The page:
Updated: February 19, 2015 12:00:30 am
There are expectations of bold reform that will shift India to a high-growth trajectory. But better implementation of socialist policies or mere announcements of projects will not deliver results. The reforms that matter are deeper institutional changes — we need high-performance government organisations, necessary in a mature market economy. Such reforms would threaten discretionary power, laziness and corruption, and will be opposed. Nehruvian socialism was an intellectual construct. Replacing it with a market economy requires intellectualism.
There are expectations that the Union budget will be the moment when the BJP delivers bold reforms. The interim budget last July might have come too soon for it to formulate such reforms. But what constitutes “bold reforms”? Announcing a Mumbai-Kolkata six-lane expressway? Single-window clearance for foreign investors? A good place to start thinking about this question is tax terrorism. India has a crisis of low tax revenues. And there is near universal hostility towards the tax administration. Everyone agrees reforms are required for better tax revenues and to put an end to tax terrorism. But just giving tax inspectors instructions to be nicer or setting up an IT system that encodes present processes is a superficial solution. Neither will yield big results.
We must recognise that, just like everyone else, the individuals working in the department of revenue or the Central Board of Direct Taxes are essentially honourable. Tax policy and administration did not get run into the ground because we hired the wrong people. We’re in trouble because we have the wrong structures and frameworks.
Policemen should not have a say in drafting the CrPC or the IPC. They would be tempted to make their own lives easier and trample on rights. That’s why there is a separation between legislative and executive power. But in tax matters, we have handed over some legislative power (the drafting of the finance bill) to tax administrators. This has created a bias in favour of convenient ways to get revenue. Further, tax administrators do not know economics and are unable to build a sound tax system with an eye on GDP growth.
Tax policy in India requires a sensible and fair approach that generates the requisite revenues with minimum distortions. Large-scale changes are required: replacing all indirect taxes with the GST as well as all direct taxes with something close to Version One of the Direct Taxes Code. A newly designed tax administration based on the principles of rule of law, accountability as well as checks and balances is needed. These large changes will be unpopular with tax evaders and resisted by the tax administration. Are we bold enough?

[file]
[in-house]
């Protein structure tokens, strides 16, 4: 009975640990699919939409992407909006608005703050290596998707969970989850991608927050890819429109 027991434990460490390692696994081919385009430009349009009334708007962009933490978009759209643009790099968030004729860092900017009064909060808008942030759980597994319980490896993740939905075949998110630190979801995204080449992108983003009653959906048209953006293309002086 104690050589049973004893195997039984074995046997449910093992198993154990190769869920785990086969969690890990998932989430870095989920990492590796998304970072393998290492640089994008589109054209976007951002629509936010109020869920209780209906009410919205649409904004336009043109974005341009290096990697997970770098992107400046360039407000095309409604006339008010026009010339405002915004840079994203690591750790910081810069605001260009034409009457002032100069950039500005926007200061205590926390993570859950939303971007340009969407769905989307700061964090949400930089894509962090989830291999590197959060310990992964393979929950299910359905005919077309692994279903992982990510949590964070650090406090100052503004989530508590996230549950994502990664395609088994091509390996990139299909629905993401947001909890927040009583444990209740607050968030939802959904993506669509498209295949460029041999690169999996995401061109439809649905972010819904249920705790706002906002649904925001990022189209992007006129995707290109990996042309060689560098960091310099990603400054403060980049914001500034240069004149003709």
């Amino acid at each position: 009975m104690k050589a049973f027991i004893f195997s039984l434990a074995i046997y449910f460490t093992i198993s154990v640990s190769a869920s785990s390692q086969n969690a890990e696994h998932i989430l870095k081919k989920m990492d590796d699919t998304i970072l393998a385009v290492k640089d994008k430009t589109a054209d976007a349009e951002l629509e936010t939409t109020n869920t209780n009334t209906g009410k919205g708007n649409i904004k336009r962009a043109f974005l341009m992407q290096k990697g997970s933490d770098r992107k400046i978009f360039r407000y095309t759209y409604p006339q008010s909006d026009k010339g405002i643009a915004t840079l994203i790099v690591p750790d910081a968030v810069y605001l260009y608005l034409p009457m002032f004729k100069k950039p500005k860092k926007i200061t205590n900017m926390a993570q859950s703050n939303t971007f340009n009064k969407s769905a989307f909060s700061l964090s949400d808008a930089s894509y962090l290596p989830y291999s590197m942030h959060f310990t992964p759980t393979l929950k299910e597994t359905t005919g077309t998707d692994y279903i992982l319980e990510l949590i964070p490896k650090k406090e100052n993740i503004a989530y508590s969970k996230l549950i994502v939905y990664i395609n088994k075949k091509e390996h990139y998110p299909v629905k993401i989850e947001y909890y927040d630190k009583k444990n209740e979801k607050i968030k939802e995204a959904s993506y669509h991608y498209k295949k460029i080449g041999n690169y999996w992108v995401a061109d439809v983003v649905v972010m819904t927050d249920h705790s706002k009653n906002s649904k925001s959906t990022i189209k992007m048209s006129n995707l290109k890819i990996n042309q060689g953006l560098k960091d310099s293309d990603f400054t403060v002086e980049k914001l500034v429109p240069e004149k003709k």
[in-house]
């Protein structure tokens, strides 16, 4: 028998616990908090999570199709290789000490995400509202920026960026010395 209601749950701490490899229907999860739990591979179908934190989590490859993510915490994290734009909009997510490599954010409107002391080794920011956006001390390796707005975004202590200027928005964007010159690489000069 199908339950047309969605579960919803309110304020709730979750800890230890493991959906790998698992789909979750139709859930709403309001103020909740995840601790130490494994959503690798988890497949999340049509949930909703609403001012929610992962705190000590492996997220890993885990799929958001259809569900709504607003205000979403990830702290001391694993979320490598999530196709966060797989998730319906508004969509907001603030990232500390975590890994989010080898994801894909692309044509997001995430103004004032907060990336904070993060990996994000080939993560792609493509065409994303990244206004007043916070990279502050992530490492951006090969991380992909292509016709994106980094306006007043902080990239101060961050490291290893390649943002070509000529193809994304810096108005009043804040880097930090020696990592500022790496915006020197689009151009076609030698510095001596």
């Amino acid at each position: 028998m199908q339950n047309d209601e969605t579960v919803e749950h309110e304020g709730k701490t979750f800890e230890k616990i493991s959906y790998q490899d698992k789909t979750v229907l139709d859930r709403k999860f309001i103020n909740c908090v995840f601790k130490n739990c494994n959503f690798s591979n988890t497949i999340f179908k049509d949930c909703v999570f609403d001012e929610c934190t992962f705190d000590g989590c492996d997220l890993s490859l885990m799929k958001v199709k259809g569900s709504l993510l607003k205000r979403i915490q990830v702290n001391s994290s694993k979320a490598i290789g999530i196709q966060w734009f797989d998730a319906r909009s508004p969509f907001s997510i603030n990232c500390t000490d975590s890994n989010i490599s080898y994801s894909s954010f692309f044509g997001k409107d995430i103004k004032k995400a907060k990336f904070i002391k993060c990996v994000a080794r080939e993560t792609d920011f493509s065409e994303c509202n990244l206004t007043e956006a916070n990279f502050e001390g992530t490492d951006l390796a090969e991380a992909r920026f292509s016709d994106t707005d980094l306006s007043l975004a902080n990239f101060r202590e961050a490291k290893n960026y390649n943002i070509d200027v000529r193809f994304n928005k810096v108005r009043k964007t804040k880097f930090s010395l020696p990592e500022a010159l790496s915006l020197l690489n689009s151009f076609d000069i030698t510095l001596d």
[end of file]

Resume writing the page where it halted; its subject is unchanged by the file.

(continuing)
We need fundamental changes in the working of the government in the health and education sectors. These changes will be resisted by the existing health and education bureaucracies. Are we bold enough? Because why should schoolteachers in India fail to show up at school? And when they do, why do they fail to teach? Why do doctors working in government hospitals deliver bad healthcare but perform so much better in their private practices on the side? Putting more money into the Sarva Shiksha Abhiyan is not the point.
The infrastructure sector was not undone by a few bad people. The foundations of policy were wrong. A field orientation will not solve this. Asking people to work harder is not the answer. An understanding of policies and public administration structures is required. Are we bold enough to reform the objectives, accountability and organisational structure of the Indian Railways? Or will we ask a broken organisation to deliver a high-speed train from Mumbai to Delhi?
For 20 years, we have attempted financial-sector reforms but scored only one victory: the equity market. The FSLRC has looked deeply at the foundations — objectives, accountability and organisational structure — of the financial system. But the RBI runs a central planning system and resists change. Are we bold enough to reform finance?
It is seductive to institute a “single-window system” for foreign investors without understanding the obstacle course they are forced to go through. The system of central planning, where the government controls the myriad details of how foreign investment takes place, has to be dismantled. This will threaten the power of the people who man this system. Are we bold enough?
What is required is the hard work of diagnosing problems, drafting new laws, designing new organisational structures and building new public agencies. Nehruvian socialism was not built in a day. It was a complex of state structures and laws through which control of the economy was put into the hands of politicians and bureaucrats. Nehruvian socialism was an intellectual construct and we will need comparable capability, and boldness, to replace it with state structures for a modern India.
The writer is professor, NIPFP, Delhi.
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